Why People Become Ordained

Here are some stories about why people became ordained through the Universal Life Church and have trained through our online seminary. They readily share their stories and knowledge to help you add to yours.

Monday, May 04, 2009

Religious Philosophy

Final Essay on Religious Philosophy by Rev. Justin M. Oles

Initially, I was shocked to discover that, relatively speaking, the study of the Philosophy of Religion was a fairly new idea.  The ancient Athenian Greeks were known to have philosophical ideas about just about everything; from love and war, to life and death and even to the soul and afterlife.  The idea that they never thought to think of religion in the same way was odd.  But then again, hindsight being what it is, it makes sense.  It wasn't until about the same time that religious philosophy first appeared that religions really found others to compete with.  Not to say that they never crossed paths before, but frequently they were similar in form, and if not similar one was virtually always drastically smaller, outlawed, or viewed as a cult, if not all three.  Also prior to this time, religion was a part of life so ingrained into our being that it was more a way of life than a part of it.  

            That aside, it never made sense before to question why people had a religion or what it brought to them.  We have seen through various lessons in the course that religion fulfills a certain niche in our lives and that even those who claim to have no religion still fill that gap with something similar to a religious belief structure.  Whether it be Taoists, Druids, Christians, Catholics, Jews, or any other group, religion provides answers to questions like, "why are we here?", "where are we going?", "how are we to live this life?", "what happens after life?", and gives us a moral compass to find our way along. Very few people actually go through life believing that there is nothing beyond human existence on earth.  In fact, it could be said that some atheists fill it with non-mainstream ideas about aliens and such.  That's not to say that there are no people with out any religious ideas, or ways of answering the "big questions", they are just the outliers.  There is always something that doesn't fall exactly within the natural order of the universe.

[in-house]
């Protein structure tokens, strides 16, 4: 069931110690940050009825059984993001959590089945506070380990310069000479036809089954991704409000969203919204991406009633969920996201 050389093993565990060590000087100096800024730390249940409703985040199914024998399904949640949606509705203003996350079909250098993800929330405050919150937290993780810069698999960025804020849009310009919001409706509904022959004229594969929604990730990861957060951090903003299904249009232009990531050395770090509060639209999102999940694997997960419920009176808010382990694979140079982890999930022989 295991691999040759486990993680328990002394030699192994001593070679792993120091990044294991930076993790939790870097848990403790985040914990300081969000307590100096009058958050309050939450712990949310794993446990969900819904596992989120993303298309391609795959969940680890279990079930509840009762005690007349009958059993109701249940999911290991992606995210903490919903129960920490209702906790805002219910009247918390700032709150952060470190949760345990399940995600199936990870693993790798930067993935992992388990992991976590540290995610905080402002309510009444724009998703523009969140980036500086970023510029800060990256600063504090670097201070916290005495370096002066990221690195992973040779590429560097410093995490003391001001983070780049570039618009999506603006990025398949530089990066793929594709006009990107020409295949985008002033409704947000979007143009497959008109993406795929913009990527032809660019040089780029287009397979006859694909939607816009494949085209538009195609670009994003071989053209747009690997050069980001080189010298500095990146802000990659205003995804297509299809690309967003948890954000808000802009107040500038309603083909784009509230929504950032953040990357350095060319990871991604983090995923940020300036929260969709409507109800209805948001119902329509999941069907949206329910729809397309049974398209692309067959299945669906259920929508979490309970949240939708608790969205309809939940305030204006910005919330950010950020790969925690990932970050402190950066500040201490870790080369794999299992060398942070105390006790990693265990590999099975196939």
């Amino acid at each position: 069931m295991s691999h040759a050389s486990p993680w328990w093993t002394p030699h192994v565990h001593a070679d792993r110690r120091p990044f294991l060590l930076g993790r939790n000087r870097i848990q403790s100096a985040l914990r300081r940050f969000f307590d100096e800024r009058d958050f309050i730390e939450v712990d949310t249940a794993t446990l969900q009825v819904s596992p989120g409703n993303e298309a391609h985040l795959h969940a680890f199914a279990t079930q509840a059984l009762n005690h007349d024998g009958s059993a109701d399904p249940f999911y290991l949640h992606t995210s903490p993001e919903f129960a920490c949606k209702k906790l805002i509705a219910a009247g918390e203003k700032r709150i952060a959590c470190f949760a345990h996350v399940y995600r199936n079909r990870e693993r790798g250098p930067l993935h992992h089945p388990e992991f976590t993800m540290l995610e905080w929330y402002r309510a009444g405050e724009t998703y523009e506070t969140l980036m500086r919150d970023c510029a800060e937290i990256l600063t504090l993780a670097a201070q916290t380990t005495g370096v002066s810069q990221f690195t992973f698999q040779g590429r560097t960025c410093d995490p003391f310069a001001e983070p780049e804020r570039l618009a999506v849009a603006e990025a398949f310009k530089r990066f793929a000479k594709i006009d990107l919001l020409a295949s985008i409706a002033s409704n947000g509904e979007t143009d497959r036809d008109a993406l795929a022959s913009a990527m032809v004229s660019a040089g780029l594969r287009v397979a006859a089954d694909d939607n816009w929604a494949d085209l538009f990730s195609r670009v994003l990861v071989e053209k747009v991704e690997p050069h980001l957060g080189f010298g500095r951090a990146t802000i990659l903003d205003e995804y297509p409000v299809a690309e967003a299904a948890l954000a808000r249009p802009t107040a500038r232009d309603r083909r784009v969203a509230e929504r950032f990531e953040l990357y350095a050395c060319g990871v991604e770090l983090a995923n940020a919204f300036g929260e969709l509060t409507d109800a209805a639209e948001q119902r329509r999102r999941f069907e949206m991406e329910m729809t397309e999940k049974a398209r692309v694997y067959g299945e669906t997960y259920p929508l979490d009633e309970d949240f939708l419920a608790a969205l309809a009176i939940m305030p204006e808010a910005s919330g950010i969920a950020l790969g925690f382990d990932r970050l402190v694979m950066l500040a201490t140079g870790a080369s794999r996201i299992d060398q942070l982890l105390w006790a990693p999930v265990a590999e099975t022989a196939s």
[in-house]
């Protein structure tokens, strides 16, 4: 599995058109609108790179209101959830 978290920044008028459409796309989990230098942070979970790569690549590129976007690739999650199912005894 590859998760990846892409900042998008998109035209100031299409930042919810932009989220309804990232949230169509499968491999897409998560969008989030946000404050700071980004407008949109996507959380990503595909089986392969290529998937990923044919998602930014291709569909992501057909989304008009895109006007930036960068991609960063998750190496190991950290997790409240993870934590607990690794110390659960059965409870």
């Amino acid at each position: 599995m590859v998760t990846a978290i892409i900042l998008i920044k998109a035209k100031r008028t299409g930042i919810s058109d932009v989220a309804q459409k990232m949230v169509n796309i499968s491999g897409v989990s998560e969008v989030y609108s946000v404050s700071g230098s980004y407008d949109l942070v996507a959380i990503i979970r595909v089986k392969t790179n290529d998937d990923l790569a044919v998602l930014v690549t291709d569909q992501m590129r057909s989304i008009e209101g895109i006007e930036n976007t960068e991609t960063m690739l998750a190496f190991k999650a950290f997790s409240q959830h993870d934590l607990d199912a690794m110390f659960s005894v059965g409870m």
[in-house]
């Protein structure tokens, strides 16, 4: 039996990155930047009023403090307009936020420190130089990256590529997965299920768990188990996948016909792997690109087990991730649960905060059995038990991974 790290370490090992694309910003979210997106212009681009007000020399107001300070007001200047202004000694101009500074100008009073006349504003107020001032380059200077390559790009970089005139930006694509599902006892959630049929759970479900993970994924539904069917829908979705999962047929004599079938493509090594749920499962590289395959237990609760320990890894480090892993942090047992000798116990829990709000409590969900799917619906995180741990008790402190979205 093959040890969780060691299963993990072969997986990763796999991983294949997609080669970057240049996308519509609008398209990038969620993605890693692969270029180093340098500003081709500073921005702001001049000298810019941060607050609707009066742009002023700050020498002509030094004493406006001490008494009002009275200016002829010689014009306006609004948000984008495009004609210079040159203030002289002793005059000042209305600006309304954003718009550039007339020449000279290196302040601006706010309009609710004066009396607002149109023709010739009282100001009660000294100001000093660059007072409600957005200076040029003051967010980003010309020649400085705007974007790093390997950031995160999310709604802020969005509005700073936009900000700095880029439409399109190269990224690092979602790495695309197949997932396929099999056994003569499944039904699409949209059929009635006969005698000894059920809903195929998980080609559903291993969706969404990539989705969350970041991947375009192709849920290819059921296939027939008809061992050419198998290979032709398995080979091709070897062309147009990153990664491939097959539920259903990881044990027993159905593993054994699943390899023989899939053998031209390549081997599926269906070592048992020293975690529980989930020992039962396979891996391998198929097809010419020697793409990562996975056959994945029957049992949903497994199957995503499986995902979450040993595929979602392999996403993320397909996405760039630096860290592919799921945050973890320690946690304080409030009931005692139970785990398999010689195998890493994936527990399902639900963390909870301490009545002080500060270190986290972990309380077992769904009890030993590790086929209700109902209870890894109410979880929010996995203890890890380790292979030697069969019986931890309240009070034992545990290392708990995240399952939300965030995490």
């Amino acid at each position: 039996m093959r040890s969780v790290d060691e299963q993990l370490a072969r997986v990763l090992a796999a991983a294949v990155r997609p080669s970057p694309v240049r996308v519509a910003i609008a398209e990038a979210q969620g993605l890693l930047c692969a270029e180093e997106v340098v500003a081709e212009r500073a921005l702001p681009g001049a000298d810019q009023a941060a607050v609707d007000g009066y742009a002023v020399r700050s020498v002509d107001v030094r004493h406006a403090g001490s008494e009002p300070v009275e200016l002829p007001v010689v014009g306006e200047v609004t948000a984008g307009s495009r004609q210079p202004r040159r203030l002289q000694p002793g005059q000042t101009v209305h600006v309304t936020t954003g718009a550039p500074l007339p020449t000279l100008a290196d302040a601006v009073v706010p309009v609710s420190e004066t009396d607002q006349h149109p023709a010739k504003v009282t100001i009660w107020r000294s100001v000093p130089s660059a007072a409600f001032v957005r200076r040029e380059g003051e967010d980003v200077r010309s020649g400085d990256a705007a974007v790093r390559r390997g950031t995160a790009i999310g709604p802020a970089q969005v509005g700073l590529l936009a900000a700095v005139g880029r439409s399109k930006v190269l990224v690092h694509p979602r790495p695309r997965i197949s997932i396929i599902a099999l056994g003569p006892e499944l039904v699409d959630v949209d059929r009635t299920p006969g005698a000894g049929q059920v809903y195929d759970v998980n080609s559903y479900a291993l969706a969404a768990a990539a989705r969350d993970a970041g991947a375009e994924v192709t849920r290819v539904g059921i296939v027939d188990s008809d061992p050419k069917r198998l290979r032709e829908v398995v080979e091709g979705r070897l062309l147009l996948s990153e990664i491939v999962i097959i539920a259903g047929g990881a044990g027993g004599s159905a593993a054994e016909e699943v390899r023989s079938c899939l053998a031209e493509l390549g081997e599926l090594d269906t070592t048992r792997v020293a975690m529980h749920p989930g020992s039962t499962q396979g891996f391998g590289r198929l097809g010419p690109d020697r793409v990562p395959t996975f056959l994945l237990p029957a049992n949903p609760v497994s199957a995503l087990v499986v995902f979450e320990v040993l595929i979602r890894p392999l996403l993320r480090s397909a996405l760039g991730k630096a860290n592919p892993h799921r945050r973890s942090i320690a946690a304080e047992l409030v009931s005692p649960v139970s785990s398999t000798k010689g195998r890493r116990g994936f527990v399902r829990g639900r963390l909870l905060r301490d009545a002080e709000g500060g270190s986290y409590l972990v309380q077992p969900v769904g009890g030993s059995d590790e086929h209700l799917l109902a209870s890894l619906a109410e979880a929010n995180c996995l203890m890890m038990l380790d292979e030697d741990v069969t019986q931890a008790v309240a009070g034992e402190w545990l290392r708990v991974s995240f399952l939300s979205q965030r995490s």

Another good point in this course is the attempted distinction between religions and cults.  Often you will hear a religious group call another a cult, a word having a negative connotation, simply because it disagrees with the ideas of said religion.  By allowing for the definition and sorting of what is and is not a cult, we are better able to analyze the religions or the world.  The course also provides a definition of religion, which is equally helpful as certain groups prefer to call their ideals a belief structure and not a religion.  Buddhists are as good example as they can hardly be said to worship through Buddha, venerate yes, but not worship.  Lack of worship however does not make Buddhism any less of a religion.

 In all, this course provides, as philosophical courses do, very few hard answers.  Not often than not it simply gives you a guide with which to analyze the world in which we life and the cacophony of religions within it.

Rev. Justin Oles


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